KUWAIT, DEC. 7 -- Iranian forces fired a Silkworm missile at Kuwait today but it exploded harmlessly in waters off the main oil loading terminal, the Defense Ministry said.
Shipping sources said the Chinese-made missile hit a decoy barge off Kuwait's Ahmadi offshore terminal at the head of the Persian Gulf.
Officers of the state-run Kuwait Petroleum Corp. said the missile landed in the water halfway between the terminal and a floating mooring for supertankers. Maritime executives in the gulf said the missile's radar was deflected successfully by a decoy barge deployed about a mile south of the Sea Island terminal, and it hit the barge.
About 10 small platforms, with metal grids to deflect missiles, have been spotted through the terminal area's waters as part of Kuwait's defenses, said the executives, who spoke on condition of anonymity.
Iran did not acknowledge firing the missile, the seventh reported to have hit Kuwait's waters or territory this year. Three launched in October hit two tankers and a loading dock.
Iran accuses Kuwait of supporting Iraq in the seven-year-old war. The Silkworms have a range of about 50 miles and are believed to be fired from captured territory on Iraq's Faw Peninsula.
Kuwait protested today's attack to the Iranian charge d'affaires. Sabah Ahmed Sabah, the foreign minister, sent messages to international, regional and Arab organizations about the "aggression," the Kuwait News Agency reported.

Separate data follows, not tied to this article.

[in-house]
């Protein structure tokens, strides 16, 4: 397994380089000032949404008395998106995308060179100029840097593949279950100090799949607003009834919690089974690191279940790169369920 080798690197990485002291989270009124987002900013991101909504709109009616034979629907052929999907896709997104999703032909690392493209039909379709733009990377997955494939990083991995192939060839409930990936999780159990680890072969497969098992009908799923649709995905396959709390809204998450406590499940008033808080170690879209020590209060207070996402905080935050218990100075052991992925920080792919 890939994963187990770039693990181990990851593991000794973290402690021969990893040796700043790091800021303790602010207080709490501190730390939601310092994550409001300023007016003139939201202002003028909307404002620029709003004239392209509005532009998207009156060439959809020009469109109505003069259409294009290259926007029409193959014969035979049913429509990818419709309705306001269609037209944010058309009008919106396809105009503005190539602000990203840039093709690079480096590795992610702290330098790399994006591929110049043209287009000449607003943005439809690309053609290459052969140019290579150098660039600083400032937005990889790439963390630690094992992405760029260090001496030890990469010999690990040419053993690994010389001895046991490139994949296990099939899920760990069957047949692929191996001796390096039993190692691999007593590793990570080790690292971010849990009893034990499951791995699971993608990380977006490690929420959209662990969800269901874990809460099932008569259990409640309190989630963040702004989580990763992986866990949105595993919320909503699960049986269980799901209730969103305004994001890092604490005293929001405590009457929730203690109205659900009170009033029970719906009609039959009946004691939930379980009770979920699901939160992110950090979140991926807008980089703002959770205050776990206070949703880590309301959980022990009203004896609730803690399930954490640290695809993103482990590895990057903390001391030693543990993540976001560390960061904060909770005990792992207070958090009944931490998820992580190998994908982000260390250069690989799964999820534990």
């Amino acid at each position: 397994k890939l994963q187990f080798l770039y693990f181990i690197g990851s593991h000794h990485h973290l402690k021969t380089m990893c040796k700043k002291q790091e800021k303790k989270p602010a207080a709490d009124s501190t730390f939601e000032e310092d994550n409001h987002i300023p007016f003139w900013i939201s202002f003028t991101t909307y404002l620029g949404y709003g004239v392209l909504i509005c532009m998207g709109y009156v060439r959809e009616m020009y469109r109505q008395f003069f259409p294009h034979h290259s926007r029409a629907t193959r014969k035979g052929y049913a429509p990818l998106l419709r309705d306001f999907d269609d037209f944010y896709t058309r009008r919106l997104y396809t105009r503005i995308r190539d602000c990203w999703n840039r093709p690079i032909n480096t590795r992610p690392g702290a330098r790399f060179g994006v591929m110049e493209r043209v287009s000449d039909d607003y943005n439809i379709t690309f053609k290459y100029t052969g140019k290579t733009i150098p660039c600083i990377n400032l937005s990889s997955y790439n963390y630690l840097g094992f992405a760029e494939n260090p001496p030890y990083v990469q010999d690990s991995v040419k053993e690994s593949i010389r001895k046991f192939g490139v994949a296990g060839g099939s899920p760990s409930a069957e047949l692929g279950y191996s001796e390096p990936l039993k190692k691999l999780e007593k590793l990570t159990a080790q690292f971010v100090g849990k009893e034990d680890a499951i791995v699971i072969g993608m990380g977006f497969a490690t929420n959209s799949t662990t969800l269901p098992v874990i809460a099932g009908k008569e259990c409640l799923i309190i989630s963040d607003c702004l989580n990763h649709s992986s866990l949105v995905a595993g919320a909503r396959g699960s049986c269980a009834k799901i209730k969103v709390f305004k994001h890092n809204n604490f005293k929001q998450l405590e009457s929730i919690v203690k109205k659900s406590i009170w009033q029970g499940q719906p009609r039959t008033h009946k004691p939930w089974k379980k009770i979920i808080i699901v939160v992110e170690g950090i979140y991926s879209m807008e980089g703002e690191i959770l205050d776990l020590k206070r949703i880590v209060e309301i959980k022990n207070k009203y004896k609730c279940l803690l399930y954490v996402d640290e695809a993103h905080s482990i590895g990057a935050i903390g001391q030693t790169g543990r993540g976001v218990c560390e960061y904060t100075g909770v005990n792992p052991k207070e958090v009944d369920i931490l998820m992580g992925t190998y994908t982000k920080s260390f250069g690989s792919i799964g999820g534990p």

The missile fired today apparently was aimed at the terminal's Sea Island facility for loading supertankers. It resumed partial operation 10 days ago after being seriously damaged in a Silkworm strike Oct. 22.
Among ships served by the terminal are some of the 11 Kuwaiti tankers given U.S. registration and American flags last summer so U.S. Navy escort ships could protect them.
Lloyd's Shipping Intelligence Unit of London confirmed an Iraqi air raid that badly damaged a Cypriot-flag tanker near Iran's huge Kharg Island oil terminal in the northern gulf. It said the 238,909-ton Actinia was fully loaded from Kharg when attacked twice within five hours Friday.
Iraqi planes hit the same tanker in September in the air campaign against the oil exports with which Iran finances the war. The Actinia is one of several tankers the Iranians use to ferry oil from Kharg to makeshift terminals in safer waters about 450 miles down the gulf.
At the lower end of the gulf, a Singapore-flag tanker with a load of naphtha from Saudi Arabia was reported sinking after a fire burned it "from end to end" despite efforts by salvage tugboats. The ship was hit yesterday by rocket-propelled grenades fired from Iranian speedboats.
Salvage agents said fire was ravaging the 85,129-ton Norman Atlantic, the Singapore-flag tanker adrift in the Strait of Hormuz.
An Omani Navy officer whose gunboat rescued the 33 crewmen said the tanker "is burned from end to end."